- Box of Watches
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That Friday afternoon in AAA Guns and Jewels, Shaun’s life flashed before his eyes, just as they said it would when you faced death, though it wasn’t his death but his grandfather’s that made the events of Shaun’s twenty-two years begin to reoccur as soon as he heard the old man shout, “Go right ahead and shoot me, you little shit!” Shaun was in the back room on the phone with a woman who was calling from Feed the Children. “Most of the people who live on our planet are hungry—and most of those people are infants and children,” she was saying when Shaun heard A. J. shout these words, turned around, and froze because of what he saw in the yellow, dirty electric light of the front room: the emaciated customer wielding a Beretta .38, which had, as his grandfather knew even better than Shaun did, one of the most unreliable hair triggers of any firearm. The slightest shiver could set this cheap, overbought street weapon off. But this didn’t bother the old man in the least. He smiled right into the barrel, then laughed a large, openmouthed laugh, just like George C. Scott in Patton, one of A. J.’s favorite movies ever because the old man liked stories of contrary heroes who rose above history, who built rockets and shot themselves into space, who settled the American West, who killed Germans and bested Rommel, who did anything other than what A. J. had been doing for the last three years, which was to die slowly of old age and cancer, melanoma that had spread to his liver, his colon, and, finally and most painfully, to his bones, placing him not at all above history but deeply and painfully inside it.
They’d been robbed in the past—eight times, in fact—and their rule was always do what the guy with the gun says, no matter what because, of course, at the end of the day you wanted to live more than anything else. You wanted to get away with your life, as they always had, climbing the stairs after closing time to the small apartment above AAA Guns and Jewels where they had shared, since Shaun was a small boy, the same bedroom and kitchen, the same bathroom and black-and-white TV, the same record player playing the same records (because A. J. didn’t see any need to trade up for a flat screen or a CD player, dozens of which they had in the shop below them anyway). For years, they’d listened to Frank Sinatra, Harry Belafonte, Neil Diamond, the Duke and the Count. A. J. liked the big band music best. His eyes soft, he’d say, “Those were the days when people used to dance. You had to know how. You had to learn. You couldn’t make it up.” They prepared the same meals week in and week out—egg salad, BLTs, grilled cheese, club sandwiches, and, on Sundays, steak sandwiches with melted Havarti and martini olives [End Page 168] right out of the jar. And sometimes, when Shaun was still a boy, A. J. might make a Jell-O concoction—the same sort of thing that Madeline, Shaun’s mother, had often made—because his grandfather seemed to understand how terribly Shaun missed her after she had dropped him off at the age of six in front of A. J.’s shop, not even coming inside. The storefront’s two neon signs—“Money For Guns” and “Cash Fast”—flickered at Shaun’s back and the wind blew in Madeline’s dark hair as she shouted out the car window at him and his grandfather, “You’re going to stay with Granddad for a few days, all right?” And neither Shaun nor A. J. ever expected those few days to become sixteen years.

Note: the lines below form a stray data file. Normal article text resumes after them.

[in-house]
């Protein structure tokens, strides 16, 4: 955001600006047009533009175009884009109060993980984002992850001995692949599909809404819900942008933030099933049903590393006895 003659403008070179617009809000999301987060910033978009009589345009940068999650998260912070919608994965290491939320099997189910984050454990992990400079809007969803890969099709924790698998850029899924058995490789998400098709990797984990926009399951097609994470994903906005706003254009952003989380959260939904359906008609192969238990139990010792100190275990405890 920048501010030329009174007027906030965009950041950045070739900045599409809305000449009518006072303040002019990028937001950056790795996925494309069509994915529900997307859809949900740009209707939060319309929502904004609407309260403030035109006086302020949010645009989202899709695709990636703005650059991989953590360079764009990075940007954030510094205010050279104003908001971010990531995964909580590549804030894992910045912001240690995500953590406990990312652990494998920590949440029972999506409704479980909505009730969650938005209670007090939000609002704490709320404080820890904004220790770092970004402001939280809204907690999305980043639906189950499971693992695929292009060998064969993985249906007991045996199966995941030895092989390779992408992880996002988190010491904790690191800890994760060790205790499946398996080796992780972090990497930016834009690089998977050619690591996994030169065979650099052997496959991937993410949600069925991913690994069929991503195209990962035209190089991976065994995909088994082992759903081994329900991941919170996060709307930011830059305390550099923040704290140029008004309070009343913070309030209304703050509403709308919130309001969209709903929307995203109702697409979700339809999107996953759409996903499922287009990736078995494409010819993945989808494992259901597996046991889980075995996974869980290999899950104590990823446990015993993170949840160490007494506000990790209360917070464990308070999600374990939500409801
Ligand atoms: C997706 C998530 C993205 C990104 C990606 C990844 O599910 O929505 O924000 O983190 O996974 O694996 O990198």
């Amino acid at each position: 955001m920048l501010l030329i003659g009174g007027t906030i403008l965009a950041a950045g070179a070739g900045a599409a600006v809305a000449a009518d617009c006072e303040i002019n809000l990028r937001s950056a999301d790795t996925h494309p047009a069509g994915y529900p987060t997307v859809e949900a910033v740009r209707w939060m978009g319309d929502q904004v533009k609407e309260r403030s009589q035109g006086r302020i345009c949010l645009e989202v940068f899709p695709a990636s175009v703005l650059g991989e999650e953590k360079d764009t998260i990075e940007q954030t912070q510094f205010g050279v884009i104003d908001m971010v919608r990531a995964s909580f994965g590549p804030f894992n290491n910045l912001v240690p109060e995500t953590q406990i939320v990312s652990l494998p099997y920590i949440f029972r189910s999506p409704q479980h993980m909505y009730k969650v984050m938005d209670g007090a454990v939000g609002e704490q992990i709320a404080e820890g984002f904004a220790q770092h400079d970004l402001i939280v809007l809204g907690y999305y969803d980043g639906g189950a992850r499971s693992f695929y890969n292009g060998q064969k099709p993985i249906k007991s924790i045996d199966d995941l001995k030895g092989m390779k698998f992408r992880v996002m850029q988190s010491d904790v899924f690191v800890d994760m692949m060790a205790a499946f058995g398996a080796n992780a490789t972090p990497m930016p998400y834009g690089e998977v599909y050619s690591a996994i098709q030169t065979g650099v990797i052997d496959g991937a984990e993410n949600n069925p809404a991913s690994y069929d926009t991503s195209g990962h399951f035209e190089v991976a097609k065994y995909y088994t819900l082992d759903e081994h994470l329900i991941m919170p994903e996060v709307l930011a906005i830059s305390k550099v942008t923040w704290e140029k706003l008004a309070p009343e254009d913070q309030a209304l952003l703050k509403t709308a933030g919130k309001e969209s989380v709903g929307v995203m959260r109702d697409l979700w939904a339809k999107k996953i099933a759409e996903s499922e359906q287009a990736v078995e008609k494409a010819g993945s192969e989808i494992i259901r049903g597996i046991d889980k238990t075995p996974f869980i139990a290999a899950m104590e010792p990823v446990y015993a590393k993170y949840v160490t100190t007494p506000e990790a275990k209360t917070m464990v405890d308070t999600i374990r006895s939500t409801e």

Now he was about to lose his grandfather as quickly as he’d lost his mother. He needed to act, to do something. But the woman...